1. The two-covenant reading: Israel in 11:26 refers to the Jews, who don’t need to believe in Christ to be saved (Stendahl, Gaston, Gager). Christianity is a separate path to salvation for Gentiles, not Jews who can be saved as they’ve always been saved, through the Torah. By rights this reading deserves a plausibility score of 0. Paul is clear that salvation comes through Christ alone, and damnation awaits you otherwise, no matter who you are. Not to mention that this view makes no sense of Paul’s sorrow for his fellow Jews  (Rom 9:1-5) and his intention to make them jealous in the section immediately preceding this passage (Rom 11:13-24). But I throw it a bone, since some interpreters (like Stendahl) give it more nuance than others (like Gaston and Gager) whose ecumenical/post-Holocaust sensibilities are so transparent. Plausibility ranking: 1/10.

2. The replacement reading: Israel in 11:26 refers to a spiritual Israel, that is, the church, consisting of Jews and Gentiles who believe in Christ (Wright especially). This reading earns a few points for the reason that Paul does imply that the church is Israel elsewhere, like in Galatians (6:16). The problem is that it makes nonsense of his argument in Romans, where prior to the passage cited at the top, Israel is clearly used in the traditionally ethnic sense — indeed the whole argument of Rom 9-11 is to explain how Gentile inclusion does not threaten Jewish salvation but actually reinforces it. If the ethnic Israel (of Rom 9:1-11:24) has been replaced by a new group just being called by the same name (Rom 11:26), that’s a baby-switcher and doesn’t prove Paul’s case at all. As Jason Staples says, “that would be like telling parents that they needn’t worry about their child’s safety because a substitute child with the same name can be provided.” While it’s true that biblical prophecies and promises are often understood by New Testament authors to be fulfilled in radically revisionist ways, that isn’t the case when the author is going out of his way to argue (at tortured length) why the recipients of the traditional promises have nothing to worry about. On the replacement reading of Rom 11:26 they have plenty to worry about; it’s bad news and hard to take seriously. Plausibility ranking: 4/10.

3. The causal reading: Israel in 11:26 refers to the Jews, who will be saved through jealousy — their jealousy of the Gentiles being saved through the apostolic missions without their co-participation (Sanders, Dunn, Watson). Their resentment will provoke them to reconsider the gospel and become saved, as Paul just argued in the preceding section (Rom 11:13-24). In other words, Jewish disobedience leads to Gentile salvation which in turn leads to Jewish salvation. The Jews still have a chance, and will indeed be ultimately saved (11:26). They are God’s enemy for the time being, but God’s chosen in the end (11:28). This is the most straightforward reading of the text and plausible — meaning that it’s a plausible interpretation of the text as it stands in Romans. As a salvation scheme it wouldn’t have sounded very plausible. Most Jews would have scorned the idea that they would be provoked to accept Jesus Christ because they were jealous of Paul’s success in converting pagans. The proof of the pudding was in the eating: Jews were obviously not being converted en masse as Paul intended. Plausibility ranking: 7/10.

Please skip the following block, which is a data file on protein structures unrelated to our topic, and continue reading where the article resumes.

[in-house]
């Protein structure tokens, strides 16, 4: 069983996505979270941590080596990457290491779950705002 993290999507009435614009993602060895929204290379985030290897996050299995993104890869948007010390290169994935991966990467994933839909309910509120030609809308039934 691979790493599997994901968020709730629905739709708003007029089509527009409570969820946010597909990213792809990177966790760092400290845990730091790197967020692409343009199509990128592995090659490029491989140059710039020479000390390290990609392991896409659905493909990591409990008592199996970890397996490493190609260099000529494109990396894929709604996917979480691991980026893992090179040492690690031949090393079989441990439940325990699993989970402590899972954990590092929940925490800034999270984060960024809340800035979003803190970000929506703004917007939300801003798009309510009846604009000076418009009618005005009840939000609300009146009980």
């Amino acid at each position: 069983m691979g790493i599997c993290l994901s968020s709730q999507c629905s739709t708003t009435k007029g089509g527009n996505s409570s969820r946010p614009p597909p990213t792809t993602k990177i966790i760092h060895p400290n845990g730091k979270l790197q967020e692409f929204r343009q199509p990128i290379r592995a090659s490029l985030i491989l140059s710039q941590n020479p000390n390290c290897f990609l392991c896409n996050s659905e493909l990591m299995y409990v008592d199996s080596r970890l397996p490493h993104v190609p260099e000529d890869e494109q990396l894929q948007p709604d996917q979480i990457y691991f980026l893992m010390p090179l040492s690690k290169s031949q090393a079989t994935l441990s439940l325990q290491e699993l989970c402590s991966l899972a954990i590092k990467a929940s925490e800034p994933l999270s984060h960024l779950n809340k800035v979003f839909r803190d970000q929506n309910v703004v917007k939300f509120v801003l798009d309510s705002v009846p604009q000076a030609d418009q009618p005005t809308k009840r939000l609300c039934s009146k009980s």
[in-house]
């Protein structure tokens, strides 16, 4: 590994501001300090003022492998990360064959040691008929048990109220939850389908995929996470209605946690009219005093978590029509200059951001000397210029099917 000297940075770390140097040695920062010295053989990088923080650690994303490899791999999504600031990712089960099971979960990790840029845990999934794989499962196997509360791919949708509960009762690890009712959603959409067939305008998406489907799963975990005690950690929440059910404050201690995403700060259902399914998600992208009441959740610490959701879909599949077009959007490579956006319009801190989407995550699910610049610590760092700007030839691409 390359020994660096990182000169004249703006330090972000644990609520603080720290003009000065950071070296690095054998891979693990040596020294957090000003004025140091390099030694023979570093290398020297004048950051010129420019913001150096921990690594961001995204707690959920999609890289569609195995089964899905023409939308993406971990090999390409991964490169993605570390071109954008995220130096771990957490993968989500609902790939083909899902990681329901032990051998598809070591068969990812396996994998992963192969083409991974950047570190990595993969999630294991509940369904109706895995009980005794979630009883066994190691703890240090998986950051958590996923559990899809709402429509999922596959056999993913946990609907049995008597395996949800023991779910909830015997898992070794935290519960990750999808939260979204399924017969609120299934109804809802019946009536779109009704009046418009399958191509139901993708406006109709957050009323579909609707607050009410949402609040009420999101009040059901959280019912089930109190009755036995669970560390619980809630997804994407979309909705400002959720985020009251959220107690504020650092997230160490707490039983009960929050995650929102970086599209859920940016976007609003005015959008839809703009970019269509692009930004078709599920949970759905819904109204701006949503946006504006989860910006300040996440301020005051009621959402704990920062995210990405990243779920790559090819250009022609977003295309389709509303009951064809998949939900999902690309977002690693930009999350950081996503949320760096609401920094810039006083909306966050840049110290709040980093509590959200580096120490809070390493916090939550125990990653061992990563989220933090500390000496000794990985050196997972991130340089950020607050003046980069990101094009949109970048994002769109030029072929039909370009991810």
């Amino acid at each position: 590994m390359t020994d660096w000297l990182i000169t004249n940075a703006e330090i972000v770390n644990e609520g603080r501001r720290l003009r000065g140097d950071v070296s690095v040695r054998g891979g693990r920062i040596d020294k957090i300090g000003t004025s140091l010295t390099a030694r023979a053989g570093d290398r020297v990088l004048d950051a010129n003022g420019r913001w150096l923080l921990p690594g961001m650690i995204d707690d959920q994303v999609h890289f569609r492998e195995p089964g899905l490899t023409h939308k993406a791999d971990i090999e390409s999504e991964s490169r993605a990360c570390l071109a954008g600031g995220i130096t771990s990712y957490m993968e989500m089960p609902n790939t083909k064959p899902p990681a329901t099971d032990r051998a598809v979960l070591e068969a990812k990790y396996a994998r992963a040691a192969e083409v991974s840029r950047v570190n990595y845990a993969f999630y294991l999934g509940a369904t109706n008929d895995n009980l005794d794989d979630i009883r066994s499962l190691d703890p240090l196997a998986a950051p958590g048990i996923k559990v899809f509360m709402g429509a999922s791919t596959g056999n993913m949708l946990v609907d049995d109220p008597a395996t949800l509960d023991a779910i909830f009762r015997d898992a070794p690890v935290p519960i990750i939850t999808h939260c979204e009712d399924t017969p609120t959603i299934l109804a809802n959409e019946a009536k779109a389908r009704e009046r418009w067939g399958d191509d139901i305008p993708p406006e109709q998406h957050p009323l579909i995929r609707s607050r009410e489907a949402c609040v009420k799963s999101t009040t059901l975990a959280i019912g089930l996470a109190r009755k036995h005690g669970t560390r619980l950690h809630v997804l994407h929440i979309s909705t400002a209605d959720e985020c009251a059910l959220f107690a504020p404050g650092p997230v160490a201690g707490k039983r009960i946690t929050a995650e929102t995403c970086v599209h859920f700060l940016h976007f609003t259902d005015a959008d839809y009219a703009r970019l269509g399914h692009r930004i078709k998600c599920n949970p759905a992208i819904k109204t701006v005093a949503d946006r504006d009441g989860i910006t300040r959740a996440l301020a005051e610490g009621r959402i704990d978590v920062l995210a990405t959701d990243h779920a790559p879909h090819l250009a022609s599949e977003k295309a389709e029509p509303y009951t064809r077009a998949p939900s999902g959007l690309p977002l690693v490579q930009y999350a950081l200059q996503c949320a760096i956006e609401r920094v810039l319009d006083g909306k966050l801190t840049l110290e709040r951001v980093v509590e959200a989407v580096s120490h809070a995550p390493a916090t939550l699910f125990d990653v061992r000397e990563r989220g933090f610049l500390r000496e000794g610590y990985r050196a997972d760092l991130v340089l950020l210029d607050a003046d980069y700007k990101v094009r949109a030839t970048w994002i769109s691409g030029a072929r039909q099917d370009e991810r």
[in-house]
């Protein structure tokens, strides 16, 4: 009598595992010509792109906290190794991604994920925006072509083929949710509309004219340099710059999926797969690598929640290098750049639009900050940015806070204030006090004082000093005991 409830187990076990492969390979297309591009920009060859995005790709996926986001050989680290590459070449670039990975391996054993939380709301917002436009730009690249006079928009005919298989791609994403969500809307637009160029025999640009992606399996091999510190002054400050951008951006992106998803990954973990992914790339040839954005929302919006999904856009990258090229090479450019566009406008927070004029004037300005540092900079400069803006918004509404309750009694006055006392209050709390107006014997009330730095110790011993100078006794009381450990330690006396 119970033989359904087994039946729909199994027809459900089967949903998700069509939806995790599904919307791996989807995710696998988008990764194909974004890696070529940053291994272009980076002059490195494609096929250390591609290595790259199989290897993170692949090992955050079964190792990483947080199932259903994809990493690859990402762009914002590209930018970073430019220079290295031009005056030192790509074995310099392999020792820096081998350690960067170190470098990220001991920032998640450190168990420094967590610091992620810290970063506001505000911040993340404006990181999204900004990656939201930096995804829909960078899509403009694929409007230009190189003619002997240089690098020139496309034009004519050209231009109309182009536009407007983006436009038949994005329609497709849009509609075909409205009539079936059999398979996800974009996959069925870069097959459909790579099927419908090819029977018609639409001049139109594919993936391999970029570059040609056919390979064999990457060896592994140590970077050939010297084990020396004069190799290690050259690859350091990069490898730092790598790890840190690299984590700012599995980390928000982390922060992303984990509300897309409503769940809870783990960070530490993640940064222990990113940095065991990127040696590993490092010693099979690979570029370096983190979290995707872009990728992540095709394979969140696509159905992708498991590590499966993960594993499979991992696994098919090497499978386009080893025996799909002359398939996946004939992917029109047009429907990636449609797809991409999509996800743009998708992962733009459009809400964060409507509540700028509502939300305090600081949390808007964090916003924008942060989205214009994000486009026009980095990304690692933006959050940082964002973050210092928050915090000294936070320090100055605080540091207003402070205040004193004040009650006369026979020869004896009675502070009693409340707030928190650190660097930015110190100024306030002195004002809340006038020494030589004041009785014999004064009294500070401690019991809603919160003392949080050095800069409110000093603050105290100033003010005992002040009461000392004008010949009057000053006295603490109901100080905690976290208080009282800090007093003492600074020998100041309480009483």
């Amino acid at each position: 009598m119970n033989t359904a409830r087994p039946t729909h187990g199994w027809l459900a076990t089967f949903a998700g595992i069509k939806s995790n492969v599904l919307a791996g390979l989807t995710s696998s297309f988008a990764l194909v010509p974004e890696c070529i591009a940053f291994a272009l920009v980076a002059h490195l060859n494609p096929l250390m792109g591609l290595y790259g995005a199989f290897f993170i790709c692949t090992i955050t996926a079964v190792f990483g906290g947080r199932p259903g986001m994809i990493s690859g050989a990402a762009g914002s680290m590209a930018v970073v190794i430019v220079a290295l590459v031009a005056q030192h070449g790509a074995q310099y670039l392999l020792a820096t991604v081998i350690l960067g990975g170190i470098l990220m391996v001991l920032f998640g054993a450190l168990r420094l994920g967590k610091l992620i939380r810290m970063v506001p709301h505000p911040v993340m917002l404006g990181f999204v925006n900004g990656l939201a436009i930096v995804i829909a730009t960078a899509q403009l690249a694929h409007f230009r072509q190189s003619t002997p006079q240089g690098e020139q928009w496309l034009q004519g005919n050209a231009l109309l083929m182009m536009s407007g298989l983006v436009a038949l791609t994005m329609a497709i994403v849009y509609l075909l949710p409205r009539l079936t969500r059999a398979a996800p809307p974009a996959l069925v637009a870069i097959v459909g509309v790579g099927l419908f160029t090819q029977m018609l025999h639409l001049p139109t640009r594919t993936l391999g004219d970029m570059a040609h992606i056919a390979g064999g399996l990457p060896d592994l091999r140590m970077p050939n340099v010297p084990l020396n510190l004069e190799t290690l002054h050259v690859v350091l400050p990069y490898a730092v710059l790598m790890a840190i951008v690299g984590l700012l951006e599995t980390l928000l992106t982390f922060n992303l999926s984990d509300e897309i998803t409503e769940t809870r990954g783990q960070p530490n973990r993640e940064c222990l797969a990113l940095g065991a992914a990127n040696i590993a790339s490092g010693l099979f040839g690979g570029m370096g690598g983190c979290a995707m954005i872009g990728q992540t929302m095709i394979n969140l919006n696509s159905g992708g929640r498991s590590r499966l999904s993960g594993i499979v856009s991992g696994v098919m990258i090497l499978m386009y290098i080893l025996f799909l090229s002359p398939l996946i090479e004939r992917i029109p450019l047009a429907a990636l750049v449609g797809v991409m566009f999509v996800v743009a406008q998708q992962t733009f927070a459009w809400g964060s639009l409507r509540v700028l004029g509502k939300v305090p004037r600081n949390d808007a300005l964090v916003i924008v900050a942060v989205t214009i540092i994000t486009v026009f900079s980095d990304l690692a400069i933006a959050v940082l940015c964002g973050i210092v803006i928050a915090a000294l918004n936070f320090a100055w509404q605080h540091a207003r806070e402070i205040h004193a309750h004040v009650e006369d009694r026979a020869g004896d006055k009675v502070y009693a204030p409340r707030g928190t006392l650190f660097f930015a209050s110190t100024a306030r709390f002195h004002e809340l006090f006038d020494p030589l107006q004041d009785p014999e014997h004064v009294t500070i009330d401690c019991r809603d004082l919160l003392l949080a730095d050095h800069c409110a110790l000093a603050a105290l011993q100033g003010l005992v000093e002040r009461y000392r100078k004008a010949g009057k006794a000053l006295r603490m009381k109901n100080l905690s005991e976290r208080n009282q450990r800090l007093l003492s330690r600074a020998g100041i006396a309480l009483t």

4. The miraculous reading: Israel in 11:26 refers to the Jews, some of whom will be saved as in reading #3 above, through jealousy of the Gentiles during the apostolic missions (Rom 11:13-24), but most of whom will be saved miraculously, by Jesus himself, when he comes again at the end of all things (Rom 11:25-27) (Munck, Tobin, Esler). On this reading, verses 25-27 don’t reinforce verses 13-24; they are a “Part 2” argument. Paul knows good and well that his “jealousy” argument of verses 13-24 is a desperate scheme and not the way things are panning out. His people remain unconvinced by the gospel. So to keep God’s promises to the Chosen intact, he introduces in verses 25-27 a failsafe for any Jews (indeed, most Jews) who continue to reject Christ during the apostolic missions: Christ himself will save the bulk of the Jews in the end, whether by preaching to them directly or miraculously converting them at once. Plausibility ranking: 9/10.

5. The twelve-tribes reading: Israel in 11:26 does not refer to the Jews (readings #1, 3, 4) anymore than it refers to the Gentile dominated Christian church (reading #2). It refers to exactly that — the twelve tribes of Israel, which includes Jews (those like Paul who are descended from the tribes of Judah, Benjamin, and/or Levi) and those from the northern tribes of Israel who are not Jews. This is a new argument from Jason Staples, the foundations of which are laid in his book on Second Temple Judaism. His argument is that the restoration of Israel always, by definition, included more than just the Jews who returned from Babylon, and Paul makes that idea work to his advantage, arguing that since the northern tribes of Israel have become assimilated among the Gentile nations, the only way for Israel’s restoration to happen is for Gentiles to be included among Israel. That’s what the “fullness of the nations” is coming into (Rom 11:25). Says Staples in a blogpost: